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Tackling knife crime through simulation

Paramedic Michael Laverty (left) with colleagues speaks to pupils during the project
The SHARP project's Michael Laverty (left) said ambulance crews were slowly getting used to treating child victims of knife crime

Students are being shown dramatised scenes of a stabbing in a project about the long-term impacts of knife crime.

The SHARP project is encouraging 11 to 14-year-olds to reflect on how their lives could be permanently changed if they are the victim or attacker.

Project founder Prof Roger Kneebone, from Imperial College London, said "people at increasingly young ages are getting drawn into gangs".

This year, 16 teenagers have been fatally stabbed in London.

This article contains potentially distressing content.

Hamid Kanu, who is now youth ambassador for the Change Foundation, was stabbed on his 18th birthday.

The 25-year-old from Peckham said he was a part of the SHARP (Simulation-based Holistic Approach for Reducing & Preventing knife violence) project because children engage with him when they hear about "real-life experiences".

"Once I dive deep into my situation and show how it really affected me and everyone around me, I feel like it actually hits home to these kids," he said.

Michael Laverty, from the SHARP project, chose to get involved in the scheme because he lives in a borough with a high rate of knife crime.

He said the ambulance service was often dealing with children who have suffered traumatic knife injuries.

"We don't really get much preparation for that. But we are, slowly, almost becoming used to dealing with children involved in knife crime", he said.

Dr Maryam Alfa-Wali
Dr Maryam Alfa-Wali said children were often stabbed after school

'I can almost set my watch by it'

Dr Maryam Alfa-Wali, consultant trauma surgeon at the major trauma centre at St Mary's Hospital in Paddington, said surgeons were having to treat young people for injuries they "never thought they would have to deal with".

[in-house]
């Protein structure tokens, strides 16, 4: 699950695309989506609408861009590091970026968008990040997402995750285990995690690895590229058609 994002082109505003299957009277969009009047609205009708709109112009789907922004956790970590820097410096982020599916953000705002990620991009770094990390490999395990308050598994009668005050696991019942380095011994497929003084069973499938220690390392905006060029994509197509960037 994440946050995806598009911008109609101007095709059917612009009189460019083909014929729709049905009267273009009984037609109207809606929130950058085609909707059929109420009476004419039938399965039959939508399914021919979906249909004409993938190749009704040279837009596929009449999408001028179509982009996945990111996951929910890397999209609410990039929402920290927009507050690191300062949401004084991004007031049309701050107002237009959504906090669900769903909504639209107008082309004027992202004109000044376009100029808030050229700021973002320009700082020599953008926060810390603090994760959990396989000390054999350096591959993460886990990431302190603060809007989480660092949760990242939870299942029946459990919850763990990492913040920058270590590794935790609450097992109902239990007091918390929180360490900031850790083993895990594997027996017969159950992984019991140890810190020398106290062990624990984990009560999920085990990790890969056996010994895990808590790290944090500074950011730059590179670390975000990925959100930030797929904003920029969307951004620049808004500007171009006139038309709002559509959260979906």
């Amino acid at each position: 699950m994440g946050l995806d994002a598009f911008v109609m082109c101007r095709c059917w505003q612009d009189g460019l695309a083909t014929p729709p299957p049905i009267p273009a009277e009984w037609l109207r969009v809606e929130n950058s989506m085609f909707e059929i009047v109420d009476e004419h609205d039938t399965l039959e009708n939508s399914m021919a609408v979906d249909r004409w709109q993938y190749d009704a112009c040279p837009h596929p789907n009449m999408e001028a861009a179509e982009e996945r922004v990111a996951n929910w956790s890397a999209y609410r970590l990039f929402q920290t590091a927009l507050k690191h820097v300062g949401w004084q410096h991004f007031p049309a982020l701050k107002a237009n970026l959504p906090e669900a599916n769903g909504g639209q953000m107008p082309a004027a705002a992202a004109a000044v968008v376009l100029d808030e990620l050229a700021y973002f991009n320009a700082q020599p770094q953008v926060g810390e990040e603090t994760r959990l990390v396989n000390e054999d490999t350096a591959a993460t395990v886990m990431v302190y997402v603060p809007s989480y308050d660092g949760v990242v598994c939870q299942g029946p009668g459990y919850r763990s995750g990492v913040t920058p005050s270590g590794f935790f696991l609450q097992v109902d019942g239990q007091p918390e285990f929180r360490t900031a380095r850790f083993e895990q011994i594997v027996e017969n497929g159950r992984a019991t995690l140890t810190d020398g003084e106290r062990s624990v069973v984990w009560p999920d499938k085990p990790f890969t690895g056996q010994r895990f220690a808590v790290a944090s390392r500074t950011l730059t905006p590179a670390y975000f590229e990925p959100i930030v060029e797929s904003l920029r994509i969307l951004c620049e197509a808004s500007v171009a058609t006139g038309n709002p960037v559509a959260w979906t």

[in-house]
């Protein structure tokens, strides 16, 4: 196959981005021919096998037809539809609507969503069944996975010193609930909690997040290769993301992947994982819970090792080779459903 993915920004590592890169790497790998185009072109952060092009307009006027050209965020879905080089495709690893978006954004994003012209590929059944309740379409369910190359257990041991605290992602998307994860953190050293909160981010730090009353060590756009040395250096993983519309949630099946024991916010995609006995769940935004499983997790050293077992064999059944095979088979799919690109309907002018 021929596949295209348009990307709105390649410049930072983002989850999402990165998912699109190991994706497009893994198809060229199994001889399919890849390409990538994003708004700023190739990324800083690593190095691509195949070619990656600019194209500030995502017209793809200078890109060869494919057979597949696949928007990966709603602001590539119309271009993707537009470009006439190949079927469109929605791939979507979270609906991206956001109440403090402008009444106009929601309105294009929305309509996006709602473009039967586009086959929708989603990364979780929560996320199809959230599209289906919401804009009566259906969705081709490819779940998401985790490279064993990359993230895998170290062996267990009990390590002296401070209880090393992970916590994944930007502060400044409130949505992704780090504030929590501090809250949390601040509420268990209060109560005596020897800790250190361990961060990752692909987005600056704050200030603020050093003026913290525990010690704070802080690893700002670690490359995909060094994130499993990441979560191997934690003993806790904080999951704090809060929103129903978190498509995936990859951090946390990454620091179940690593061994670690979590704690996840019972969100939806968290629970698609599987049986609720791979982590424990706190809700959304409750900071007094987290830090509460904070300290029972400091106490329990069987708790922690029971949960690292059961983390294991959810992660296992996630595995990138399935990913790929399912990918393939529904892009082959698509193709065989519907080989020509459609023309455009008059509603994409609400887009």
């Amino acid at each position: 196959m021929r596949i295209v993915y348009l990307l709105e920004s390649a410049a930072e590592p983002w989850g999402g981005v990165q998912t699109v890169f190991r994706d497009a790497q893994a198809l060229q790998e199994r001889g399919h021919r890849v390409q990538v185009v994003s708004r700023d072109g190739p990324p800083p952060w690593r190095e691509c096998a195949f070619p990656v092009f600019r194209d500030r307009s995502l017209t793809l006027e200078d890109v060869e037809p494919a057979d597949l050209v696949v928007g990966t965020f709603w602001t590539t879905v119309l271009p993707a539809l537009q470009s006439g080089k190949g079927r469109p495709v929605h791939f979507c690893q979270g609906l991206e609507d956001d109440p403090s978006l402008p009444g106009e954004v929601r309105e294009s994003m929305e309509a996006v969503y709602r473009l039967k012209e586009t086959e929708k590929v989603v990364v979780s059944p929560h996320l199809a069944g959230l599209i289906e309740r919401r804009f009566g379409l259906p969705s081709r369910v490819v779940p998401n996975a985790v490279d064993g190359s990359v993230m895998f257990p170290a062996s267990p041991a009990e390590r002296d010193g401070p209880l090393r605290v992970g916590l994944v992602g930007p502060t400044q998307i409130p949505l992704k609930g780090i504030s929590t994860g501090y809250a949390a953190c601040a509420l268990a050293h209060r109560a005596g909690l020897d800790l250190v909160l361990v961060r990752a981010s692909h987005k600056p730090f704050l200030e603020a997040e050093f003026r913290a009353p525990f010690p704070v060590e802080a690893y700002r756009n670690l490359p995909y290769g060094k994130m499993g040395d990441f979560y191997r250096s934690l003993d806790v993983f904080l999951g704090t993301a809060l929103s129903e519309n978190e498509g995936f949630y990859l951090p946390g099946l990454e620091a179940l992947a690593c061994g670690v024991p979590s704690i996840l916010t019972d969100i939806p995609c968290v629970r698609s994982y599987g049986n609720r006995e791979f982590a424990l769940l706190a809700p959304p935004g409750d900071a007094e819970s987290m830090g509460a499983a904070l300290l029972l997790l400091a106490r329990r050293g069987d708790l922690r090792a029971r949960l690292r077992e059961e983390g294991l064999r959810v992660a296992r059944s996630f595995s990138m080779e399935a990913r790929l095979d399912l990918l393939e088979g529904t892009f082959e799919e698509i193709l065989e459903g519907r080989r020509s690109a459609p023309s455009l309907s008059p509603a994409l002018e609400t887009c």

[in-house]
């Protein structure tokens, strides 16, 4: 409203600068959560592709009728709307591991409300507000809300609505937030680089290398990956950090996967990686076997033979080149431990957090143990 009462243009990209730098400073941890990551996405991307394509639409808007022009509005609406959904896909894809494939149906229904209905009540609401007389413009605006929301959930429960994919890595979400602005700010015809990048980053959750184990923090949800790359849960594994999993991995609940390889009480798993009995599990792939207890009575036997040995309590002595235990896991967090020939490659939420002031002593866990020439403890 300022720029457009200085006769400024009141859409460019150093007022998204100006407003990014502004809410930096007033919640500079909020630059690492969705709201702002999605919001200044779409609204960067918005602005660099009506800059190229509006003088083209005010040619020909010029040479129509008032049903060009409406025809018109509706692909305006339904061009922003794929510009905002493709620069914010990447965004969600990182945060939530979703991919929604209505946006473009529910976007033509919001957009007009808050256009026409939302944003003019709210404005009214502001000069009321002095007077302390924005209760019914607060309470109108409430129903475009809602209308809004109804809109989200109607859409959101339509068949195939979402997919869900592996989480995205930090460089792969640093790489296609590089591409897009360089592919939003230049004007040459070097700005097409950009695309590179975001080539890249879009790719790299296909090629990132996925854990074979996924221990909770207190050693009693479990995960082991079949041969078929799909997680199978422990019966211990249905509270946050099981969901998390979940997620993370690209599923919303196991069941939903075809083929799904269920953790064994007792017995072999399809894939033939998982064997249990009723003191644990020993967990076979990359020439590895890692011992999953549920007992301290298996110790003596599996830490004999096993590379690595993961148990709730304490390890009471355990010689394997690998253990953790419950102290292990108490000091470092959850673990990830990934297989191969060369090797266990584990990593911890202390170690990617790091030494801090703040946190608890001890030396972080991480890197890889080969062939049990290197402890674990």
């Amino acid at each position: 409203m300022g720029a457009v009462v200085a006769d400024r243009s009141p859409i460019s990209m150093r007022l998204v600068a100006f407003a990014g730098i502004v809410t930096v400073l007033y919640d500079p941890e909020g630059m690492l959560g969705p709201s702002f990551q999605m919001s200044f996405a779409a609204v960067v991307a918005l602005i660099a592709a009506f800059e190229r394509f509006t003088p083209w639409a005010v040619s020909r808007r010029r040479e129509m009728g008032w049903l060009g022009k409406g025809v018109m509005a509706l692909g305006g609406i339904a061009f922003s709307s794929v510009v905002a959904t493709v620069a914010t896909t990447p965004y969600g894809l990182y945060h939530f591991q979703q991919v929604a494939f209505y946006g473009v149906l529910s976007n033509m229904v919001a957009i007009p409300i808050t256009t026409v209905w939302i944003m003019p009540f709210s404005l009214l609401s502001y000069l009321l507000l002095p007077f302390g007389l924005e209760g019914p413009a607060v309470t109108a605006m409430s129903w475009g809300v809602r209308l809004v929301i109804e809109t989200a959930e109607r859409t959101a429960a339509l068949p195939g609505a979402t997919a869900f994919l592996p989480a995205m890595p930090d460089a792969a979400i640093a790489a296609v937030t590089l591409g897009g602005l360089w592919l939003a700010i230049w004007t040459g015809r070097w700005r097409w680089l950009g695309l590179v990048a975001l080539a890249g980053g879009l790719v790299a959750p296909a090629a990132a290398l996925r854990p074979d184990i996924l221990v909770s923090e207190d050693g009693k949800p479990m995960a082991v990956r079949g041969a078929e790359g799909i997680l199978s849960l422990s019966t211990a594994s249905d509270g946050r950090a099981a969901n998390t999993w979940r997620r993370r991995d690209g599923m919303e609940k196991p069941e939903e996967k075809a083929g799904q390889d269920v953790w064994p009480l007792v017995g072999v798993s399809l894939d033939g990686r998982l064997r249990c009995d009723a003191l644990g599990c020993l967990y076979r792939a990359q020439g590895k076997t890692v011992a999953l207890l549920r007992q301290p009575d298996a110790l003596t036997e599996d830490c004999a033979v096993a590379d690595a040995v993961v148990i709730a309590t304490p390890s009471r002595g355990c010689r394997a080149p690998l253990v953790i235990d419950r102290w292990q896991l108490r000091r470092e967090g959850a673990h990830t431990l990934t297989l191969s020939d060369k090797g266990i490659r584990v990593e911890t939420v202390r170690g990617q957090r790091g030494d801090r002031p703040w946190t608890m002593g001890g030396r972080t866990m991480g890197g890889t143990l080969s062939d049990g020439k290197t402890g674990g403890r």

"I can almost set my watch by it," she said. "After school, you're expecting the trauma calls to be related to young people that have been stabbed.

"Not only that, they are scarred from surgery but also the psychological trauma that these young people end up having for the rest of their lives."

Knife crime in London

Knife crime has risen each year since the pandemic, with 13,503 incidents incidents recorded in the capital between July 2022 and June 2023, a 21% increase on the previous 12-month period.

However levels remain 8% lower than before the pandemic, the Office for National Statistics (ONS) said.

Knife detectors available for schools, says mayor

Between 2018 and 2022, the London Ambulance Service treated 1,113 males and 29 females aged 16 to 20 for knife injuries, a BBC London freedom of information request revealed.

In the same timeframe, it treated 212 boys and five girls aged 11 to 15.

In the capital, the highest numbers of knife or sharp instrument offences were recorded in Westminster, with 871 offences, or 426 per 100,000 people.

The lowest number of offences was in Richmond, with 110 offences, or 56 per 100,000 people.

Kensington and Chelsea saw the highest proportional decrease, of 11%, from 211 offences in 2021-22 to 187 in 2022-23, while Havering saw the highest proportional increase, of 44%, from 177 offences in 2021-22 to 255 in 2022-23.

Prof Kneebone said: "We've been working with 11 to 14-year-olds because we think that's an age when we can make a difference.

"Once they're in gangs, it's very difficult for them to get out," he said.

"They're being encouraged to carry knives because the sentences for carrying a knife is lower if you're younger, and so it is a reality that people are getting involved in this kind of thing at an increasingly young age."

Students are shown a simulated scene of an operating theatre
Students are shown a simulated scene of an operating theatre

During simulated scenes, students at Paddington Academy, one of the schools taking part in the project, watched a real paramedic crew respond to a stabbing scenario, and real surgeons, anaesthetists and nurses in an operating theatre.

"We want them at a basic level to know what to do if somebody around them gets stabbed," Prof Kneebone added. "But we particularly want them to have a sense of what lies ahead."

One Paddington Academy student said the SHARP project was "very helpful".

"We're obviously young students in a country where stabbing has increased," she said. "I think it's very educational for us to learn how to prevent it and what to do when it happens."

Another pupil said that knife crime was becoming "normalised", but felt reassured by the project's teachings.

  • If you have been affected by any of the issues raised in this story you can visit BBC Action Line.

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